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Daily Digest 10/8 - German Recession Fears Grow, China Economy To Continue Slowdown

Chris Martenson - October 8, 2014 - 06:44
  • Retirees go to court against city for health care
  • Pennsylvania: Health Costs Imposed on Teachers
  • L.A.-area restaurants adding healthcare surcharge to cover workers
  • Wal-Mart to End Health Insurance for Some Part-Time Employees
  • French finance minister says not in EU's powers to reject budget
  • German recession fears grow with latest industry data
  • Japanese data suggest recession may be near
  • China economy to continue slowdown into ’16 – World Bank
  • IMF says economic growth may never return to pre-crisis levels
  • Dutch Central Bank Warns ECB Over Policy Risks

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Categories: Economics

How to Control Deer Damage on Fruit and Nut Trees

Chris Martenson - October 8, 2014 - 05:42

If you are planning a food forest, an orchard, or just a few fruit trees, it is a good idea to observe your site for evidence of deer. My wife & I live in a semi-rural area just outside of a small town. We have farms and single family homes around us. I really didn’t think much about the deer when I originally planted (50) fruit and nut trees out in my pasture. I knew they could be a problem, but I thought with the busy road and my neighbors around me, they would not be interested. I couldn’t have been more wrong about that!

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Categories: Economics

The Schizophrenia Tormenting Our Society & Economy

Chris Martenson - October 7, 2014 - 18:51

What can popular television programs tell us about the zeitgeist (spirit of the age) of our culture and economy? 

It’s an interesting question, as all mass media both responds to and shapes our interpretations and explanations of changing times. It’s also an important question, as mass media trends crystallize and express new ways of understanding our era.

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Categories: Economics

Desperately Seeking Substance

Chris Martenson - October 7, 2014 - 18:50
Executive Summary
  • As we increasingly revere the superficial, we increase our subconscious craving for substance
  • What the success of Breaking Bad tells us about our confidence in meritocracy
  • The hopelessness of achieving the sold "American Dream" has created a cultural social depression
  • Healthy, authentic social mores will be found in our own making of them, not the idiot box

If you have not yet read The Schizophrenia Tormenting Our Society & Economy available free to all readers, please click here to read it first.

In Part 1, we set the stage for an analysis of American TV as a reflection of the cultural schizophrenia created by a widening gap between the few at the top of the celebrity/wealth pyramid and everyone else. TV’s winner-take-all competitions reflect the normalization of our acceptance of a society that produces few winners and an abundance of losers, and of the partial redemption offered by temporary recognition or social-media popularity.

On the surface, such shows reflect our culture’s belief in merit as the arbiter of success: the “best” competitor wins fair and square.  But beneath this superficial elevation of meritocracy are a variety of questions about the critical role of judges (experts) and the rewards of recognition, however fleeting: if the public spotlight is inaccessible, attracting a large number of “likes” for “selfies” photos offers a consolation form of popularity.

That such adulation of celebrity and the gaze of others trigger the loss of an authentic self is never mentioned; asking why draws a blank, as that interpretation of celebrity simply doesn’t exist on the cultural stage.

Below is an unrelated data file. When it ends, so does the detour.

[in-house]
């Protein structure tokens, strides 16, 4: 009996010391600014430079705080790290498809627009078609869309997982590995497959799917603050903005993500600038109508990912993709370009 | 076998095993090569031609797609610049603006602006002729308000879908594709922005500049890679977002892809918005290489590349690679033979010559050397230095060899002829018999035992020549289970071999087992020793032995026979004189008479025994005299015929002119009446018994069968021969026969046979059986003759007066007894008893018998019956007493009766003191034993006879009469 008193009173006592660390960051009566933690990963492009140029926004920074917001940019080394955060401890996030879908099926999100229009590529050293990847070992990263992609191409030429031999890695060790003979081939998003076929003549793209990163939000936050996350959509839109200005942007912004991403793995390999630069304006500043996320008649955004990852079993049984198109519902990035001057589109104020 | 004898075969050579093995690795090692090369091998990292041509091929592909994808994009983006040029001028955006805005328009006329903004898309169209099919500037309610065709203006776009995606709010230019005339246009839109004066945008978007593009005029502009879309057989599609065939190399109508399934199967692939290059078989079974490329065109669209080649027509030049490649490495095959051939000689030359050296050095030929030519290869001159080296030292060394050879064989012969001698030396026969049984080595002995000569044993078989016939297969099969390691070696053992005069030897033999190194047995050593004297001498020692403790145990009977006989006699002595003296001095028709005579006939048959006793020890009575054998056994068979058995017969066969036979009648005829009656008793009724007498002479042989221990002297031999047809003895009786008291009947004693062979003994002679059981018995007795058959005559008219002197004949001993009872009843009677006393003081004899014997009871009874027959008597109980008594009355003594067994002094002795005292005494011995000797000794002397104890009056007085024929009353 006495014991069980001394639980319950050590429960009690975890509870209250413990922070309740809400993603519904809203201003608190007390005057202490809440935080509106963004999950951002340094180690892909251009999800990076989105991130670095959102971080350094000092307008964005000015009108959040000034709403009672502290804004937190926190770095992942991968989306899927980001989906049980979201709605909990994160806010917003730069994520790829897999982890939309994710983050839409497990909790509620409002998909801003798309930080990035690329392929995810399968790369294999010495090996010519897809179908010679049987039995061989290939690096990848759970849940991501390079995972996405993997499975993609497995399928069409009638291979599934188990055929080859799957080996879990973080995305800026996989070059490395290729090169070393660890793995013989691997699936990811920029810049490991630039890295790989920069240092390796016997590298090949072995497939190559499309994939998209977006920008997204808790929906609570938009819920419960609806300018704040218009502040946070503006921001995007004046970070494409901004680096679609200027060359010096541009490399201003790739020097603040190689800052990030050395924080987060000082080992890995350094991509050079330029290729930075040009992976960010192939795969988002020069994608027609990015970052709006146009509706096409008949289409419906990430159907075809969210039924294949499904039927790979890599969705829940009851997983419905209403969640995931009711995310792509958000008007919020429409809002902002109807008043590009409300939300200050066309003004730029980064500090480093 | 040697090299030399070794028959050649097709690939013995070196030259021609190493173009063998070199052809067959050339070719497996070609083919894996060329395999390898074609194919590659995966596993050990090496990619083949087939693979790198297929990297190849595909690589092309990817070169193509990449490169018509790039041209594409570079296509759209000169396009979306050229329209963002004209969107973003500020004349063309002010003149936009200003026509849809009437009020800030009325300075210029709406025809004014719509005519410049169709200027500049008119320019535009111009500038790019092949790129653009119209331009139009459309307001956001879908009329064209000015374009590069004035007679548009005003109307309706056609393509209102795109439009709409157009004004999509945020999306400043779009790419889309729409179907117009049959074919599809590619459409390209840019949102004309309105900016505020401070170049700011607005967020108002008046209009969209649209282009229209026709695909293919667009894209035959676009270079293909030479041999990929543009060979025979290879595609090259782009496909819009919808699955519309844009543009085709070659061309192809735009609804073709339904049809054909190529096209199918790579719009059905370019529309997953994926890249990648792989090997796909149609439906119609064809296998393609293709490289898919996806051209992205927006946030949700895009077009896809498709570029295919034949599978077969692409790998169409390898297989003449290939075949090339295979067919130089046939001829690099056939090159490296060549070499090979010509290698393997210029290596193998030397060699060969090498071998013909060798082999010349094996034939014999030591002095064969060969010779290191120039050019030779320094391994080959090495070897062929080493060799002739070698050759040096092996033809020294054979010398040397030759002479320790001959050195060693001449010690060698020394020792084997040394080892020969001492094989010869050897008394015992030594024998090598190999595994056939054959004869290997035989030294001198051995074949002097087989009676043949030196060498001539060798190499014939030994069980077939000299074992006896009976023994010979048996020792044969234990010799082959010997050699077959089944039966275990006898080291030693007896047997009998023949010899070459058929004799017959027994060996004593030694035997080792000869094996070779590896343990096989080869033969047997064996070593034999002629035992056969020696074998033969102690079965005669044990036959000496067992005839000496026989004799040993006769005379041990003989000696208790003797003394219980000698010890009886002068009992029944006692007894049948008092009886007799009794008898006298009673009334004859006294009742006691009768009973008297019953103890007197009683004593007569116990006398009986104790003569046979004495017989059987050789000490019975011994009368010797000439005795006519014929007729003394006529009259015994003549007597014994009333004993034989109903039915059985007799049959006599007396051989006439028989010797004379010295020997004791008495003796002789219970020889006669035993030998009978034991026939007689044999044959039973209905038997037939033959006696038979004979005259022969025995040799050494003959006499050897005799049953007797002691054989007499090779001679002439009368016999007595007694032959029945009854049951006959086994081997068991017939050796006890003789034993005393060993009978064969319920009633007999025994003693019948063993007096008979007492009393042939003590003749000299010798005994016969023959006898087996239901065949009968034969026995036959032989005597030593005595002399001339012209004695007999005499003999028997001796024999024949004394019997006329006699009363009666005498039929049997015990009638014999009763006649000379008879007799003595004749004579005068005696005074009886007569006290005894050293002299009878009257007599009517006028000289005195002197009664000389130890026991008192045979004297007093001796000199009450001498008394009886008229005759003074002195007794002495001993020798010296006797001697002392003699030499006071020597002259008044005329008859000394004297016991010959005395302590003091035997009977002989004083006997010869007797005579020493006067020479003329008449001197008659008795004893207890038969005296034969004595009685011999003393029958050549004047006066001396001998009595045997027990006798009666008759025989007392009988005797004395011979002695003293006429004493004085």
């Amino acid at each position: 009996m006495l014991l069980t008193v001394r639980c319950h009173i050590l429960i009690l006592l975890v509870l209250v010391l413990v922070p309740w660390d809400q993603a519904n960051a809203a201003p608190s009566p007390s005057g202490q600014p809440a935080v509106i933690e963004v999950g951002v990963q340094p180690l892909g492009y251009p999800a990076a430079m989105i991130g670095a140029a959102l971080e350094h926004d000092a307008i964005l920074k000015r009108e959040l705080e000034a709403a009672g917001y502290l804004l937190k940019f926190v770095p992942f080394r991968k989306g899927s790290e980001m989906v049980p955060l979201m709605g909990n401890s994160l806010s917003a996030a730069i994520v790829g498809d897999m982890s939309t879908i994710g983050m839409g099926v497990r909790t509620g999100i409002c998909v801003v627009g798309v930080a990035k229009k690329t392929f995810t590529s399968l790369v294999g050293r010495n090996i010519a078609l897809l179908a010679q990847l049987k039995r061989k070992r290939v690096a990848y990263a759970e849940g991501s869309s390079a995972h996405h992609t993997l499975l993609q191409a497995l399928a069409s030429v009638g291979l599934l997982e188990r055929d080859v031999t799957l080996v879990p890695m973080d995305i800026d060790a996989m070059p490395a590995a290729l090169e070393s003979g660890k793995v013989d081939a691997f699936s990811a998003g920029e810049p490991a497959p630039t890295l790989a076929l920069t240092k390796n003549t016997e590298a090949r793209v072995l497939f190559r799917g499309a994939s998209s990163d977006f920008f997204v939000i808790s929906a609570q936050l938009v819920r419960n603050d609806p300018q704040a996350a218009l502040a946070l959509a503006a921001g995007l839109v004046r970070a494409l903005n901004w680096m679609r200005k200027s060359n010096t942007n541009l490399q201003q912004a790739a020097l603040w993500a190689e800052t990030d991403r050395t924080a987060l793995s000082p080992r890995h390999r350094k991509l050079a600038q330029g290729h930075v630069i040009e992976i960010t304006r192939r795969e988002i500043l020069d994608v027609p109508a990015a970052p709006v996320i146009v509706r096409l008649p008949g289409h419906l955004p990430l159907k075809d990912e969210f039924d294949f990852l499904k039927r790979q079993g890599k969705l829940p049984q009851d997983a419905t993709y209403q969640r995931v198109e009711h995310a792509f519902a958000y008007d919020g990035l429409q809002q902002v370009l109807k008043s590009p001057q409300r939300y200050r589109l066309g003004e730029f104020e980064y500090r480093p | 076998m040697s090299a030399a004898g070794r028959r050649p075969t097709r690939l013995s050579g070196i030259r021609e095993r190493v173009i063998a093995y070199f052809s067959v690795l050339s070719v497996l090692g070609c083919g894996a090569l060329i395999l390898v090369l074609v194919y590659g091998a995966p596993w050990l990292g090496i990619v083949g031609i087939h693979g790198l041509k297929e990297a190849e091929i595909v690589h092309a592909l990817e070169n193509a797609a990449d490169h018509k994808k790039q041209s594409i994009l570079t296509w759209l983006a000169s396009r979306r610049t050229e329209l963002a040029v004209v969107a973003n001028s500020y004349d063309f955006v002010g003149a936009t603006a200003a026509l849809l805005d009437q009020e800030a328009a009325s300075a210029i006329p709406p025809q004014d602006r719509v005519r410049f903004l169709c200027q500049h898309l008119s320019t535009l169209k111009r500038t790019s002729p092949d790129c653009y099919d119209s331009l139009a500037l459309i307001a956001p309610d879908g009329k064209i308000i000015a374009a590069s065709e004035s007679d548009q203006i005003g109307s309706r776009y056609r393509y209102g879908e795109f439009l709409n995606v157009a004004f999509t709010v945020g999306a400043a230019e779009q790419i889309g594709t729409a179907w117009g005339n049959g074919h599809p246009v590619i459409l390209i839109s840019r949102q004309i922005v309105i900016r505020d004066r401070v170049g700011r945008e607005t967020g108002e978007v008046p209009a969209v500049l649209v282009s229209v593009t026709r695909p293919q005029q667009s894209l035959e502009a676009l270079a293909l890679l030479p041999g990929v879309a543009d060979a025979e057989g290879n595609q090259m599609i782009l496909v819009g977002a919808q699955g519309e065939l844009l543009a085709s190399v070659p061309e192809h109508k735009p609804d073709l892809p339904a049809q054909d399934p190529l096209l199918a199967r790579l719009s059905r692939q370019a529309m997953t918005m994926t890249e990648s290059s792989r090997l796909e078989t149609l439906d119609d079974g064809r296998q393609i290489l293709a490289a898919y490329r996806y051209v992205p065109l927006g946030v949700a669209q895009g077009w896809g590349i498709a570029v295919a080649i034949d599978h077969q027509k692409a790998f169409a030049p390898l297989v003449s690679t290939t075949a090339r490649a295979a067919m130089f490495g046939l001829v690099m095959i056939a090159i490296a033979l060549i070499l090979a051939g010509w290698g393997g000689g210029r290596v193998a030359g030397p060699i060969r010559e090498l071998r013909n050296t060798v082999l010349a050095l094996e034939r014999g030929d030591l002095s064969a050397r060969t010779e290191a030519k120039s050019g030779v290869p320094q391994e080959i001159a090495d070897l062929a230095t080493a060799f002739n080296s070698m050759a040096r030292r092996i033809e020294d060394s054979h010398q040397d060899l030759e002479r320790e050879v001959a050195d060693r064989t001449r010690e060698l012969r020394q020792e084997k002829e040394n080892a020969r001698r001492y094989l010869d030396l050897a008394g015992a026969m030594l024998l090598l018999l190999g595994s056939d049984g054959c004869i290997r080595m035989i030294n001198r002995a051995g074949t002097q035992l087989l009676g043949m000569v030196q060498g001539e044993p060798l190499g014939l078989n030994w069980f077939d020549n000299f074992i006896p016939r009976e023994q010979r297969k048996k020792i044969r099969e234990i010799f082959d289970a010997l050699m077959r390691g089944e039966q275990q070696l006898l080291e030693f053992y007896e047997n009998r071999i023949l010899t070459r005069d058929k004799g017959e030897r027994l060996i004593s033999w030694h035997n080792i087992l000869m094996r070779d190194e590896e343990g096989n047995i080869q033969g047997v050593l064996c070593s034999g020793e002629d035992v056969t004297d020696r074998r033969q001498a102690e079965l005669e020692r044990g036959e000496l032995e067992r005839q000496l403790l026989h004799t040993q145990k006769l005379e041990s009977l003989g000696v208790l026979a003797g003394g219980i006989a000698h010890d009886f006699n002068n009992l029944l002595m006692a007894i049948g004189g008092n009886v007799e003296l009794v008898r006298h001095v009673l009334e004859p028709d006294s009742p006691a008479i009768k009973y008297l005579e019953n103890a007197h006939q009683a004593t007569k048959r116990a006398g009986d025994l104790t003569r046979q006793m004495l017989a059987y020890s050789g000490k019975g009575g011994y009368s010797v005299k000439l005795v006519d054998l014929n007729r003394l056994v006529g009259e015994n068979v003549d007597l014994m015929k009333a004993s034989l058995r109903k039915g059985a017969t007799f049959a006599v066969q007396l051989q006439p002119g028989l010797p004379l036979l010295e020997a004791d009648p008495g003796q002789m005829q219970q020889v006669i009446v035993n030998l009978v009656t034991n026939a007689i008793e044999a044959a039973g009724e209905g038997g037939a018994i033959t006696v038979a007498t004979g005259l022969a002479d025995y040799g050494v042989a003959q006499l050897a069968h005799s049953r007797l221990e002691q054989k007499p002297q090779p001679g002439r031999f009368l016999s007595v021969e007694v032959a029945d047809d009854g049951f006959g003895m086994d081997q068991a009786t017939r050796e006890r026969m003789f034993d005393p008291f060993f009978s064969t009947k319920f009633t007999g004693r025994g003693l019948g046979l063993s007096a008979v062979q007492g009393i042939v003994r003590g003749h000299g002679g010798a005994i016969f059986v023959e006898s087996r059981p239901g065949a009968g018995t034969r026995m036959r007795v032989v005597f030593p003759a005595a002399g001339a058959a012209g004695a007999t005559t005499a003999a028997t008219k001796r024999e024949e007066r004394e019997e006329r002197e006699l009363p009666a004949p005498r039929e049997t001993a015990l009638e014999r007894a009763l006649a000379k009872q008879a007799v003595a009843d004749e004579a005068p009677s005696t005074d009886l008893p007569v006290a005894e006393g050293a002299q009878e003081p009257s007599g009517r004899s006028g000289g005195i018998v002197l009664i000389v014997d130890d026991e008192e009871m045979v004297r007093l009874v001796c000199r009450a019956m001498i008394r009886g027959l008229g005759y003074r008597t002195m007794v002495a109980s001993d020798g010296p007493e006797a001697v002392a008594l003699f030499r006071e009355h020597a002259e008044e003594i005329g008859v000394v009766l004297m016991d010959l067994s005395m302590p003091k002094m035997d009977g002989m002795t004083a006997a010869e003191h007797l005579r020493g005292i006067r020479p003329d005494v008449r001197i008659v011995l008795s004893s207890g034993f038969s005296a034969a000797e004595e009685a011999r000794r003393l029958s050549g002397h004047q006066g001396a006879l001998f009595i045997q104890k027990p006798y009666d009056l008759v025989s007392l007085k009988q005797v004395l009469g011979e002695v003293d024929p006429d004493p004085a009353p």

Let’s continue our exploration of TV’s subtexts by examining the ground-breaking series, Breaking Bad.

The Many Subtexts of Breaking Bad

Let me start by stipulating I am no expert on the series Breaking Bad, or indeed, on any TV series; I am commenting not on the plots or characters per se but on the series’ subtexts.

Many have noted the implausibility of a schoolteacher in America not having health insurance (and also not qualifying for Medicaid), not to mention the premise (that a schoolteacher starts manufacturing one of the most destructive and addictive drugs on the planet, crystal meth, to pay for his cancer treatments).

James Howard Kunstler recently took note of...

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Categories: Economics

What to do for Winter in the Garden

Chris Martenson - October 7, 2014 - 15:47

If you have a garden, it is time to start getting it ready for colder weather and the long dark days of winter.  Here are 4 things you should be doing now to get your garden ready for winter and the coming Spring. 

http://www.resilientcommunities.com/what-to-do-for-winter/

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Categories: Economics

Join the Global #MapJam to Organize the New Economy in Your City

Shareable Magazine - October 7, 2014 - 12:21

Starting next Monday, October 13th and continuing through the end of the month, groups are coming together all over the world in pursuit of a shared goal. We want to map every city to make visible the economic transformation that’s already happening, connect it and organize for collective power.

Categories: Economics

10 Realities After a Major Flooding Event

Chris Martenson - October 7, 2014 - 10:48

Some great tips and knowledge for setting realistic expectations of what life will be like after a major flood or hurricane. 

http://thesurvivalmom.com/l10-realities-major-flooding-event/

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Categories: Economics

Daily Digest 10/7 - Spain Seeks to Prevent Spread of Ebola, 50 Years Of Bullet Trains In Japan

Chris Martenson - October 7, 2014 - 07:36
  • SRC cancels teachers' contract
  • At 78, Former Executive Still Flips Burgers for $7.98 an Hour
  • India dengue fever cases 300 times higher than officially reported - study
  • After Its First Ebola Case, Spain Seeks to Prevent Spread of Virus
  • After Death of New Jersey Boy From Enterovirus 68, Worry Grows Among Parents
  • What 50 Years of Bullet Trains Have Done for Japan
  • The Latest Hybrid: A Solar Cell That’s Also A Battery